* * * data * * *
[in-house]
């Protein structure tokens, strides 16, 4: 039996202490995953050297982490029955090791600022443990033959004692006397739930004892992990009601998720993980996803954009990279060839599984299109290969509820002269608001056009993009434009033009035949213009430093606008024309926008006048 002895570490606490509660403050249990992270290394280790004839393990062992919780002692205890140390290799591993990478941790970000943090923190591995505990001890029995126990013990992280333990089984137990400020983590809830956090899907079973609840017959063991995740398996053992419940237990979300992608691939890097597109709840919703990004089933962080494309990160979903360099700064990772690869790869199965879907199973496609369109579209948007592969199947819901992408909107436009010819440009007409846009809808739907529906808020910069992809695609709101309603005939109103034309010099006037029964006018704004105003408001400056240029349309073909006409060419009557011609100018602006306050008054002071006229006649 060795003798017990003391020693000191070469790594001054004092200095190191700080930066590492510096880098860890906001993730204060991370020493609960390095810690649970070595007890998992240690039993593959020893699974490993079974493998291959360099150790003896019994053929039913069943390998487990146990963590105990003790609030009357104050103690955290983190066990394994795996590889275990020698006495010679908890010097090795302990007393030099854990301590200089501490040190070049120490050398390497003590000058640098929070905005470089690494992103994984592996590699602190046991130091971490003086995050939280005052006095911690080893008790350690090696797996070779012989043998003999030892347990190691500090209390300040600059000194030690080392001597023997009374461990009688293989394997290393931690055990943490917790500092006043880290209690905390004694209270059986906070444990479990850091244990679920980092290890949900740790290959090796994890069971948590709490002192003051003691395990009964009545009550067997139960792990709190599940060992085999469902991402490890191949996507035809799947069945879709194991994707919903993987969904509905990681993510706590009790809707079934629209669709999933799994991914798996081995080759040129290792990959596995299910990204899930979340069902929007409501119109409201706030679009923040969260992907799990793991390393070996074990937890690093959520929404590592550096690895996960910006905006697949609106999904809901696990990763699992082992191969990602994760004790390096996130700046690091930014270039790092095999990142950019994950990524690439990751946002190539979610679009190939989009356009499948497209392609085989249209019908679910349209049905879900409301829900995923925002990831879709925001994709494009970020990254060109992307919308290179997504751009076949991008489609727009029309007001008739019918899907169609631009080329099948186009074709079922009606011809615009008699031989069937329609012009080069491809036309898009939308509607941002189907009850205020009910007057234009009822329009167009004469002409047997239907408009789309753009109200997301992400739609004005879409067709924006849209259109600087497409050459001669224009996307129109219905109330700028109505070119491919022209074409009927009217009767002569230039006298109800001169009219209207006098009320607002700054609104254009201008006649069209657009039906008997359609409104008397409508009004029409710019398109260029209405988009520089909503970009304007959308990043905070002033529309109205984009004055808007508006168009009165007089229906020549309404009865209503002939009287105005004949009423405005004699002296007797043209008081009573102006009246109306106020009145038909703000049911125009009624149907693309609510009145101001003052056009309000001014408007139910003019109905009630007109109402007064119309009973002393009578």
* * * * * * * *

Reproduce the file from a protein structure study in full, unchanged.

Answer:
[in-house]
């Protein structure tokens, strides 16, 4: 039996202490995953050297982490029955090791600022443990033959004692006397739930004892992990009601998720993980996803954009990279060839599984299109290969509820002269608001056009993009434009033009035949213009430093606008024309926008006048 002895570490606490509660403050249990992270290394280790004839393990062992919780002692205890140390290799591993990478941790970000943090923190591995505990001890029995126990013990992280333990089984137990400020983590809830956090899907079973609840017959063991995740398996053992419940237990979300992608691939890097597109709840919703990004089933962080494309990160979903360099700064990772690869790869199965879907199973496609369109579209948007592969199947819901992408909107436009010819440009007409846009809808739907529906808020910069992809695609709101309603005939109103034309010099006037029964006018704004105003408001400056240029349309073909006409060419009557011609100018602006306050008054002071006229006649 060795003798017990003391020693000191070469790594001054004092200095190191700080930066590492510096880098860890906001993730204060991370020493609960390095810690649970070595007890998992240690039993593959020893699974490993079974493998291959360099150790003896019994053929039913069943390998487990146990963590105990003790609030009357104050103690955290983190066990394994795996590889275990020698006495010679908890010097090795302990007393030099854990301590200089501490040190070049120490050398390497003590000058640098929070905005470089690494992103994984592996590699602190046991130091971490003086995050939280005052006095911690080893008790350690090696797996070779012989043998003999030892347990190691500090209390300040600059000194030690080392001597023997009374461990009688293989394997290393931690055990943490917790500092006043880290209690905390004694209270059986906070444990479990850091244990679920980092290890949900740790290959090796994890069971948590709490002192003051003691395990009964009545009550067997139960792990709190599940060992085999469902991402490890191949996507035809799947069945879709194991994707919903993987969904509905990681993510706590009790809707079934629209669709999933799994991914798996081995080759040129290792990959596995299910990204899930979340069902929007409501119109409201706030679009923040969260992907799990793991390393070996074990937890690093959520929404590592550096690895996960910006905006697949609106999904809901696990990763699992082992191969990602994760004790390096996130700046690091930014270039790092095999990142950019994950990524690439990751946002190539979610679009190939989009356009499948497209392609085989249209019908679910349209049905879900409301829900995923925002990831879709925001994709494009970020990254060109992307919308290179997504751009076949991008489609727009029309007001008739019918899907169609631009080329099948186009074709079922009606011809615009008699031989069937329609012009080069491809036309898009939308509607941002189907009850205020009910007057234009009822329009167009004469002409047997239907408009789309753009109200997301992400739609004005879409067709924006849209259109600087497409050459001669224009996307129109219905109330700028109505070119491919022209074409009927009217009767002569230039006298109800001169009219209207006098009320607002700054609104254009201008006649069209657009039906008997359609409104008397409508009004029409710019398109260029209405988009520089909503970009304007959308990043905070002033529309109205984009004055808007508006168009009165007089229906020549309404009865209503002939009287105005004949009423405005004699002296007797043209008081009573102006009246109306106020009145038909703000049911125009009624149907693309609510009145101001003052056009309000001014408007139910003019109905009630007109109402007064119309009973002393009578």